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Learn to love your leftovers with Kim Duke

by Kim Duke

published on 14 May 2021

I have long been a food hoarder, perhaps borne out of growing up in a house without much money. When I’m out shopping, I constantly find myself picking up a bag of fancy-looking pasta or an unusual jar of sauce. Often, I have no idea what to do with it, but I want to have it ‘just in case.’ It wasn’t until I started cooking with leftovers that I began to truly appreciate the joy of a well-stocked store cupboard and just how useful it can be.

When I am cooking, I love to save a little bit of this and that, in the hope that, with the help of my cupboards, I can make something delicious with it another time. And that is how my new cookbook, Weekly Provisions, was born. It is organised according to season, and in each chapter, you’ll find three different bountiful feasts each consisting of several dishes, all of which are designed to intentionally provide enough leftovers to make further tasty morsels far beyond the original meal. I use staples like pasta, cheese, and rice – things that most of us have in the cupboard or fridge – as the base for these meals and to reinvent leftovers. Think Hawaiian fried rice made using leftover honey and bay roasted ham, or sweet and spicy paneer made from a block of leftover paneer from another recipe. This way, nothing is wasted and satisfying, creative meals are easier to rustle up on days when you’re too busy to spend a lot of time cooking. It is much easier to resist the ready meal from the supermarket when you know that something tempting is waiting for you at home. It’s also much easier to counter the urge to pick up your phone and order food when you’ve planned for dinner is quick and easy to throw together.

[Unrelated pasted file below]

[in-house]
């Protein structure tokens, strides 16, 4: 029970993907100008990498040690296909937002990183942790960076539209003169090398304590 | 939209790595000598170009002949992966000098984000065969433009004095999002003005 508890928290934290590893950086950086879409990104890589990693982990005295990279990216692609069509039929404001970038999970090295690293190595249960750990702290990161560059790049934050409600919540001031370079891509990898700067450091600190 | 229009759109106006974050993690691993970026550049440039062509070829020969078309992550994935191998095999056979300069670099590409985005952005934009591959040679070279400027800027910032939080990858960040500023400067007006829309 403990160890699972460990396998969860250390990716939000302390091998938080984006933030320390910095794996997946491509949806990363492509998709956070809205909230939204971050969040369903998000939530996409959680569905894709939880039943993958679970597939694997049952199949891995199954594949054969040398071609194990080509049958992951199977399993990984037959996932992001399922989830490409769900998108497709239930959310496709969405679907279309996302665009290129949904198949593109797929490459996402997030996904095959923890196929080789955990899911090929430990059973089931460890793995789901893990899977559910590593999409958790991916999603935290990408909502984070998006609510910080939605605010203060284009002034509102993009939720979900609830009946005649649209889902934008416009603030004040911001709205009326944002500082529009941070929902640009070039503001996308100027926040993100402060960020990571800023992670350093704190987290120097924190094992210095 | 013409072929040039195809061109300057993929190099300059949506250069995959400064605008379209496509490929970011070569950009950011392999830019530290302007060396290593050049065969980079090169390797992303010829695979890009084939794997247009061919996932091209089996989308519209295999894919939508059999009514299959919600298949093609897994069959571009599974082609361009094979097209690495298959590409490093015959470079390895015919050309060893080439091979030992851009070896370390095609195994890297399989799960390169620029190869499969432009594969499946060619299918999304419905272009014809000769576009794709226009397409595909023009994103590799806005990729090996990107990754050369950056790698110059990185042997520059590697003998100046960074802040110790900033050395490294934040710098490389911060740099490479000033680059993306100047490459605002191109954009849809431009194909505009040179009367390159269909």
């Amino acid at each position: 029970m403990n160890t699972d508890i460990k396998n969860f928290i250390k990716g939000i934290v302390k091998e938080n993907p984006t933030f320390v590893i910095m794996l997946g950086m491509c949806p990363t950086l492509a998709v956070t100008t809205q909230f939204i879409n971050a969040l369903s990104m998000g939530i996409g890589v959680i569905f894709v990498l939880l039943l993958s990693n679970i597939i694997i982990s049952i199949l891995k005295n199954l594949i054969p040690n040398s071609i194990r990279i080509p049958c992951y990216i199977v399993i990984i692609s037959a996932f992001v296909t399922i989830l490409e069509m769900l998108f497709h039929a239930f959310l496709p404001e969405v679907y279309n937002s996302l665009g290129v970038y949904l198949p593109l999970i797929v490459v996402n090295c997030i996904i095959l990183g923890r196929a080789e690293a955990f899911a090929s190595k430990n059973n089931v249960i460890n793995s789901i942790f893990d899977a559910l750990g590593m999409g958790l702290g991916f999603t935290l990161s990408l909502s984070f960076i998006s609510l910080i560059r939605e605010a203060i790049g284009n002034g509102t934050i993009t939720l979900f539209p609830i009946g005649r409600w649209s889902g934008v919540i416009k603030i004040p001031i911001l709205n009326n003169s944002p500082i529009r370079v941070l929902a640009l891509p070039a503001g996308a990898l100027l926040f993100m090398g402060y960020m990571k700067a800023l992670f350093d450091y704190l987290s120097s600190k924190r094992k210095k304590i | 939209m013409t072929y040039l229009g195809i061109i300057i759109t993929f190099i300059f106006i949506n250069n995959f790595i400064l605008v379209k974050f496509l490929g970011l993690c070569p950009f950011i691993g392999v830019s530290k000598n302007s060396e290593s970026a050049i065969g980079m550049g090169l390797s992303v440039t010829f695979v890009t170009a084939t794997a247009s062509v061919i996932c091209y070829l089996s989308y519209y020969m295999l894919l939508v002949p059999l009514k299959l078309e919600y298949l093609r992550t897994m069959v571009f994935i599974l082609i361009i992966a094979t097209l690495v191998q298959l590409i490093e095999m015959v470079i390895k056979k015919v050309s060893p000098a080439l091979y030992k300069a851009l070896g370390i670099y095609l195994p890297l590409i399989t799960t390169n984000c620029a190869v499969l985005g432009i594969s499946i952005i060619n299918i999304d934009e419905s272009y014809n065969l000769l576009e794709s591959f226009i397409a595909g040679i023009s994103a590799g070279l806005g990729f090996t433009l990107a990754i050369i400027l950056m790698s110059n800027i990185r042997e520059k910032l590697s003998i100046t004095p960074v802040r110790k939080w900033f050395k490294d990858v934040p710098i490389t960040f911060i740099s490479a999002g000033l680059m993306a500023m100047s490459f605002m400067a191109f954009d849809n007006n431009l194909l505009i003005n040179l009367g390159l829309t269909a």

From the book

For me, it’s the condiments that grace my cupboards that make the food I eat something to forward to and using up leftovers easy and enjoyable. Here are my five store cupboard essentials for ensuring you are always ready to get the most out of your leftovers.

Maggi seasoning or liquid aminos

This is one of my all-time favourite seasonings (also sometimes called liquid seasoning.) The dark black liquid looks similar to soy sauce and provides a mountain of deep umami savoury flavour. It’s my absolute go-to for making deliciously rich noodles or fried rice dishes. It also adds a real boost to ragù and mushroom-based dishes.

Soy sauce

There is always a bottle of light soy sauce in my cupboard. Essential as a base for an unlimited number of salad dressings and stir-fries, it is also another excellent source of umami and brilliant at adding depth of flavour to a whole host of dishes. I also always keep a bottle of sweet soy sauce at home, which is also perfect for dressings.

Malt vinegar

The reason I choose malt over other kinds of vinegar is its versatility and its price. You can whip up a quick pickle in no time with malt vinegar, but also add brightness and bursting flavour to fried mushrooms. I love to add a dash or two to batters and sautéed greens for an extra boost. I also love malt vinegar as the base of a dipping sauce for dumplings, paired with finely sliced ginger and soy.

Toasted sesame oil

A bottle of sesame oil will last such a long time and you need only a small amount to add amazing aroma and unmistakable flavour. It’s the key ingredient in dumplings and the source of the aromatic comfort in a chicken noodle soup. I also like to add a dash of sesame oil to hummus to complement the tahini or on top of a deeply roasted soy-glazed aubergine to make an easy dinner with flavours far more complex than its few ingredients might suggest.

Cooked beans and pulses

One of my favourite dinners of all time is miso-laden puy lentils and there’s a version in Weekly Provisions with roasted swede that’s just pure comfort food personified. I also use pre-cooked haricot beans as the base of an utterly delicious duck cassoulet, which is a great way to make a whole duck go further. I always have a tin of chickpeas in the cupboard so I can put together a speedy chickpea stew or whiz together a bowl of hummus if I have guests in need of a treat. My current favourite is a jar of butter beans, which, in the form of mash, go a long way to making a perfect side to leftover ragù.

From the book

Discover some of the recipes in Weekly Provisions here, including this potato hash, made using leftover “everything seasoning” potatoes.


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